The design and colour scheme are fitting for the topic at hand. The exhibit consists of 4 pillars approximately 2.5ft in diameter which serve as text panels and a wavy wall that presents a timeline of the Residential School System. The use of various grey tones and a vibrant orange allow the important information to stand out without seeming offensive. The exhibit includes lots of grey and white space with intentional pops of orange to focus the reader’s attention on the text. The text on the pillar panels was slightly difficult to read, but it may have had to do with the placement of the exhibit under an overhang on the first floor or the font size. I am rather tall and sometimes I would have to crouch down to read the text on the lower half of the pillars, but some short people may not be able to read the text higher up, so that is really a flaw of the human race’s height diversity.

The exhibit is offered in both French and English. Four pillars in English and four in French with the wavy wall having French on one side and English on the other. Even though I cannot read any Aboriginal languages, it would have been nice to see that as an option. I am aware there are hundreds of different groups of Aboriginal people with variations in their languages and it would have been incredibly difficult to choose one or two languages to use. However, if possible it would have been nice to cater to those that may have had a firsthand experience in the Residential School System.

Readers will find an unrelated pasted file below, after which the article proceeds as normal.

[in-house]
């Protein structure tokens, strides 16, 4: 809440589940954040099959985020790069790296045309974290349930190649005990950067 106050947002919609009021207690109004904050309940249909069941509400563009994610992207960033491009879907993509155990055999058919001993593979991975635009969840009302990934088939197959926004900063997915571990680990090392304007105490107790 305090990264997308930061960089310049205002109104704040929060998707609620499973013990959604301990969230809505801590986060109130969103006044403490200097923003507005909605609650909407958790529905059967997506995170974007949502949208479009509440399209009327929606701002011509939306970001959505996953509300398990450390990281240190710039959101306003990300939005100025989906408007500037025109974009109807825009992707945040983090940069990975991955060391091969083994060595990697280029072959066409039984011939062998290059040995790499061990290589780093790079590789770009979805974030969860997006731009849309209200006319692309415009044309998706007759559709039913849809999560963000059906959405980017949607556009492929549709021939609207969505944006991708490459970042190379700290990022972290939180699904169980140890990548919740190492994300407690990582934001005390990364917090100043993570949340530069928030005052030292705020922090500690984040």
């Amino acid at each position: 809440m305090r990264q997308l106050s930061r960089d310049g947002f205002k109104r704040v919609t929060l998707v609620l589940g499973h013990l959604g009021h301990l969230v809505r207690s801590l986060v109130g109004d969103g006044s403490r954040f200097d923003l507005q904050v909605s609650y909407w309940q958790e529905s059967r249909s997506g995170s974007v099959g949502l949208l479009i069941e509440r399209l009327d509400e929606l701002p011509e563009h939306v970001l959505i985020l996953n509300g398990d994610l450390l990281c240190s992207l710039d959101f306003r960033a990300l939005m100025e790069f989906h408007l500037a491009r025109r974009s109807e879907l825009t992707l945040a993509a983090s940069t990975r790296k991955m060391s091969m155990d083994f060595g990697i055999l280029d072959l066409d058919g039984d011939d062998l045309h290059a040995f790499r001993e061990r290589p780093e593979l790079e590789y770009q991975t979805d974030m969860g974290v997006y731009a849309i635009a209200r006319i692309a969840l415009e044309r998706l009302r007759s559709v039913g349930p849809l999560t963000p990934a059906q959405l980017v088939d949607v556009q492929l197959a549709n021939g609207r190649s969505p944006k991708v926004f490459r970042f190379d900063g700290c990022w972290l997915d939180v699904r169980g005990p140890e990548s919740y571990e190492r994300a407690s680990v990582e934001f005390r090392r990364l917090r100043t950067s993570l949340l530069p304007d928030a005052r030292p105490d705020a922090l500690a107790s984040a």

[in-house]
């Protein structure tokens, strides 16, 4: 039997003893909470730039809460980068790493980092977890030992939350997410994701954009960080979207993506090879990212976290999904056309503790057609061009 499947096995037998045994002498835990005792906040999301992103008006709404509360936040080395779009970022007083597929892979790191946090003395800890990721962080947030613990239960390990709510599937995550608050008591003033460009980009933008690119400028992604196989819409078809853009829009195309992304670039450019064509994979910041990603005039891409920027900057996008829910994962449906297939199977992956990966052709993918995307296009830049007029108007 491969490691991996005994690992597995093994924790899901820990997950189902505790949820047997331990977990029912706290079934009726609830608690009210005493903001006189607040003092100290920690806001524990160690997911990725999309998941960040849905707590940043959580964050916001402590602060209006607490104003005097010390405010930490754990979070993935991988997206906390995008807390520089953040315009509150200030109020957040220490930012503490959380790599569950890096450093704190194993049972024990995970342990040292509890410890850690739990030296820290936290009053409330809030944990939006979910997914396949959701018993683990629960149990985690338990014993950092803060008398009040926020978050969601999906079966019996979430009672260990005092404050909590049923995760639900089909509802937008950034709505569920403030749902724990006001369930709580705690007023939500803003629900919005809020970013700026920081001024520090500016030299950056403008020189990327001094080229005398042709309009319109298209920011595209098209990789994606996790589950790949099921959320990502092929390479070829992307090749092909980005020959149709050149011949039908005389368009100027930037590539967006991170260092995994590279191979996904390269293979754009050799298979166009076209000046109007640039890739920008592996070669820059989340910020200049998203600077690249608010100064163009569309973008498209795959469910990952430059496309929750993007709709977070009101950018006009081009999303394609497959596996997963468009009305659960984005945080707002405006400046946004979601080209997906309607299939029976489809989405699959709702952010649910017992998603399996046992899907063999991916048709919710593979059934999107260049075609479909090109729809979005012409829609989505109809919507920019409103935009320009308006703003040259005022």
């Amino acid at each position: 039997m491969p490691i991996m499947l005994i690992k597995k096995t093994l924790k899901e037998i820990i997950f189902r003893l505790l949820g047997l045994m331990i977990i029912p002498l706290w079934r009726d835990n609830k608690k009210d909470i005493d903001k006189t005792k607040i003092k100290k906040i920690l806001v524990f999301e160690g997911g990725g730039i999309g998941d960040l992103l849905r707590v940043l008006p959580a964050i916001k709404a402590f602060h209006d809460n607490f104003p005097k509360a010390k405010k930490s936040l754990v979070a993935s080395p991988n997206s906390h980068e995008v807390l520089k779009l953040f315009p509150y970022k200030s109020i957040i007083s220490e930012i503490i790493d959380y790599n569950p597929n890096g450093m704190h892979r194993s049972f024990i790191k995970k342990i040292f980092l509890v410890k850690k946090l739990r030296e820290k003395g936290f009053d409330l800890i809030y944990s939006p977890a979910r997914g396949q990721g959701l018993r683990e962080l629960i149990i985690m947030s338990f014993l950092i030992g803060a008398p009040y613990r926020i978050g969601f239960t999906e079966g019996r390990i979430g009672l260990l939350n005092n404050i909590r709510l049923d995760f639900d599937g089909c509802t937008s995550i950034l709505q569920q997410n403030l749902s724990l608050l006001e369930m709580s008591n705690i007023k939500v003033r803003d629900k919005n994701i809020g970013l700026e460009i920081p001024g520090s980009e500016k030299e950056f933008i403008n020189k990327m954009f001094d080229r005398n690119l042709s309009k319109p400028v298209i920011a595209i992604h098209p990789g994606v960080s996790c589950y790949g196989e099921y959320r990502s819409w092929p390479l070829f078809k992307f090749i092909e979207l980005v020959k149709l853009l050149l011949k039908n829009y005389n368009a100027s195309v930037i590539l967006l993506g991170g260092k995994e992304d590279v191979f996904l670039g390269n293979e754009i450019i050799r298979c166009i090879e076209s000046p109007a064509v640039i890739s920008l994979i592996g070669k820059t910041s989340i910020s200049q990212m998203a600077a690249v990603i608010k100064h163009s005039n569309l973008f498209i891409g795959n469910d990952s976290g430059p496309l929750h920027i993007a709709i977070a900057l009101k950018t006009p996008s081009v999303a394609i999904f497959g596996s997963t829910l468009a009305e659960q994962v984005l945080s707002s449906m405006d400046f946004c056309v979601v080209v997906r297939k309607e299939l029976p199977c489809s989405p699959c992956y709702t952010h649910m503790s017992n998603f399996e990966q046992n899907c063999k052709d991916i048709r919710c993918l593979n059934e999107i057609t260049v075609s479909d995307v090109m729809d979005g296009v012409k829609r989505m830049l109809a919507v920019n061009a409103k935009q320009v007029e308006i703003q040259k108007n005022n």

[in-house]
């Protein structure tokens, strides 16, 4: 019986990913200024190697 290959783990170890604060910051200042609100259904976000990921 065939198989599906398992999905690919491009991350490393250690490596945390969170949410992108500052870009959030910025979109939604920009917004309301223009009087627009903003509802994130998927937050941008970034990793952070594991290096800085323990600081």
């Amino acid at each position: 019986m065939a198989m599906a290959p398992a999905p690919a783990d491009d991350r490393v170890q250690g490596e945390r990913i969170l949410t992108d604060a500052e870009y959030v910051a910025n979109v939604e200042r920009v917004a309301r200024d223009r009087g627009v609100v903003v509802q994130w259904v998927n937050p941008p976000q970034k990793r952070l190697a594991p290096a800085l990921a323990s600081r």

I sat and watched others visit the exhibit for some time to see how they reacted. I heard various responses such as “Oh, that’s the residential school exhibit!” and “is this it?”. I felt compelled to mention that it is a travelling exhibit, so it would be quite difficult to create an extravagant exhibit that would also be sturdy enough for transport. Other visitors were silent as they passed through the exhibit, some came alone. I noticed that because there wasn’t much signage, people began reading in various places, not moving in a chronological timeline. Being a good Western historian I appreciate chronologies, so I wonder if that caused any difficulties for those that didn’t start from the beginning.